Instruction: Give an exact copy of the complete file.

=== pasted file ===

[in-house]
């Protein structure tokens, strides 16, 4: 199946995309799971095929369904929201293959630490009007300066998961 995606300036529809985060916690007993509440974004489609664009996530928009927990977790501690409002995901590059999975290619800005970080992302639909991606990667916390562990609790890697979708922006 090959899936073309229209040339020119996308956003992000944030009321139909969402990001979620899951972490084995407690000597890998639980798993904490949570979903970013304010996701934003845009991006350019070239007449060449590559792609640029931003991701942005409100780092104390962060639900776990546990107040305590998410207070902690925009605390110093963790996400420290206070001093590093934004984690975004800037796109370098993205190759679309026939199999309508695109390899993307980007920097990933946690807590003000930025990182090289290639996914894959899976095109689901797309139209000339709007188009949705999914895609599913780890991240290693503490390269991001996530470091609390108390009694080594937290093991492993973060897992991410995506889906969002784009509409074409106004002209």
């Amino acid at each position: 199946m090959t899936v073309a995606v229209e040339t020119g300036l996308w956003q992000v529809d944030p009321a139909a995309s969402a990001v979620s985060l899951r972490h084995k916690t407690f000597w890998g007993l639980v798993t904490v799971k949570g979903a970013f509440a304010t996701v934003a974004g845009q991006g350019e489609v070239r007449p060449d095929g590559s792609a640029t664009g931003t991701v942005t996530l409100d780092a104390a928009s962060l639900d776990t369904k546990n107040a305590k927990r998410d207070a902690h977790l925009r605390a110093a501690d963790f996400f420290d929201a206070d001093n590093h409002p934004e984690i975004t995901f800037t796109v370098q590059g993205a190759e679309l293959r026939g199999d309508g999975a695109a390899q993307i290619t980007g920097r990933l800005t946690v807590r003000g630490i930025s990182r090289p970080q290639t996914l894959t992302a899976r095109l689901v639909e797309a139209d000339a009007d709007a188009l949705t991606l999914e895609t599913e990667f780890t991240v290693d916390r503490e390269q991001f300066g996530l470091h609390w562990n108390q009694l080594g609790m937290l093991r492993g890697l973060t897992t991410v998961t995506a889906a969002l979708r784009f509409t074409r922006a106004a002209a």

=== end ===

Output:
[in-house]
């Protein structure tokens, strides 16, 4: 199946995309799971095929369904929201293959630490009007300066998961 995606300036529809985060916690007993509440974004489609664009996530928009927990977790501690409002995901590059999975290619800005970080992302639909991606990667916390562990609790890697979708922006 090959899936073309229209040339020119996308956003992000944030009321139909969402990001979620899951972490084995407690000597890998639980798993904490949570979903970013304010996701934003845009991006350019070239007449060449590559792609640029931003991701942005409100780092104390962060639900776990546990107040305590998410207070902690925009605390110093963790996400420290206070001093590093934004984690975004800037796109370098993205190759679309026939199999309508695109390899993307980007920097990933946690807590003000930025990182090289290639996914894959899976095109689901797309139209000339709007188009949705999914895609599913780890991240290693503490390269991001996530470091609390108390009694080594937290093991492993973060897992991410995506889906969002784009509409074409106004002209």
């Amino acid at each position: 199946m090959t899936v073309a995606v229209e040339t020119g300036l996308w956003q992000v529809d944030p009321a139909a995309s969402a990001v979620s985060l899951r972490h084995k916690t407690f000597w890998g007993l639980v798993t904490v799971k949570g979903a970013f509440a304010t996701v934003a974004g845009q991006g350019e489609v070239r007449p060449d095929g590559s792609a640029t664009g931003t991701v942005t996530l409100d780092a104390a928009s962060l639900d776990t369904k546990n107040a305590k927990r998410d207070a902690h977790l925009r605390a110093a501690d963790f996400f420290d929201a206070d001093n590093h409002p934004e984690i975004t995901f800037t796109v370098q590059g993205a190759e679309l293959r026939g199999d309508g999975a695109a390899q993307i290619t980007g920097r990933l800005t946690v807590r003000g630490i930025s990182r090289p970080q290639t996914l894959t992302a899976r095109l689901v639909e797309a139209d000339a009007d709007a188009l949705t991606l999914e895609t599913e990667f780890t991240v290693d916390r503490e390269q991001f300066g996530l470091h609390w562990n108390q009694l080594g609790m937290l093991r492993g890697l973060t897992t991410v998961t995506a889906a969002l979708r784009f509409t074409r922006a106004a002209a």